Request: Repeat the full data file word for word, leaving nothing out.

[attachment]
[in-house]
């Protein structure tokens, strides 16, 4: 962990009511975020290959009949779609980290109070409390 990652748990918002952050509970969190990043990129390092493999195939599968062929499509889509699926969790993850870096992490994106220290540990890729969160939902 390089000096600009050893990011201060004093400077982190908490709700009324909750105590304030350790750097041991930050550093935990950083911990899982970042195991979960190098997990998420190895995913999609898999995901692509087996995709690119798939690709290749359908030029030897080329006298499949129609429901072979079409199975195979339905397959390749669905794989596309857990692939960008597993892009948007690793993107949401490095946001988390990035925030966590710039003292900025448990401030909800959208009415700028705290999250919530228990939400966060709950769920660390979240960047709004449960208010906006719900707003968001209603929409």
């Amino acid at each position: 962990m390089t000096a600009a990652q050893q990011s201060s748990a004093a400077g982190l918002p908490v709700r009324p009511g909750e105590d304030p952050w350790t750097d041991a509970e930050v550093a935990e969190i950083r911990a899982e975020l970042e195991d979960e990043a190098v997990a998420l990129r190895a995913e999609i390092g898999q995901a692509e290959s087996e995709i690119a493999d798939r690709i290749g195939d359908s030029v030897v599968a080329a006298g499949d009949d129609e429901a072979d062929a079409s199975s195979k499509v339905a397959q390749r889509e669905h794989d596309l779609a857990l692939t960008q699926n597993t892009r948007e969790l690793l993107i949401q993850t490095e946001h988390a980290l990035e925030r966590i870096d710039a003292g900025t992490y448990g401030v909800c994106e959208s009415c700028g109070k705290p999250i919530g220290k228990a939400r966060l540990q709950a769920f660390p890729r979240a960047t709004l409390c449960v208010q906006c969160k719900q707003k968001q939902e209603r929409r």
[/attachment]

[in-house]
């Protein structure tokens, strides 16, 4: 962990009511975020290959009949779609980290109070409390 990652748990918002952050509970969190990043990129390092493999195939599968062929499509889509699926969790993850870096992490994106220290540990890729969160939902 390089000096600009050893990011201060004093400077982190908490709700009324909750105590304030350790750097041991930050550093935990950083911990899982970042195991979960190098997990998420190895995913999609898999995901692509087996995709690119798939690709290749359908030029030897080329006298499949129609429901072979079409199975195979339905397959390749669905794989596309857990692939960008597993892009948007690793993107949401490095946001988390990035925030966590710039003292900025448990401030909800959208009415700028705290999250919530228990939400966060709950769920660390979240960047709004449960208010906006719900707003968001209603929409």
């Amino acid at each position: 962990m390089t000096a600009a990652q050893q990011s201060s748990a004093a400077g982190l918002p908490v709700r009324p009511g909750e105590d304030p952050w350790t750097d041991a509970e930050v550093a935990e969190i950083r911990a899982e975020l970042e195991d979960e990043a190098v997990a998420l990129r190895a995913e999609i390092g898999q995901a692509e290959s087996e995709i690119a493999d798939r690709i290749g195939d359908s030029v030897v599968a080329a006298g499949d009949d129609e429901a072979d062929a079409s199975s195979k499509v339905a397959q390749r889509e669905h794989d596309l779609a857990l692939t960008q699926n597993t892009r948007e969790l690793l993107i949401q993850t490095e946001h988390a980290l990035e925030r966590i870096d710039a003292g900025t992490y448990g401030v909800c994106e959208s009415c700028g109070k705290p999250i919530g220290k228990a939400r966060l540990q709950a769920f660390p890729r979240a960047t709004l409390c449960v208010q906006c969160k719900q707003k968001q939902e209603r929409r």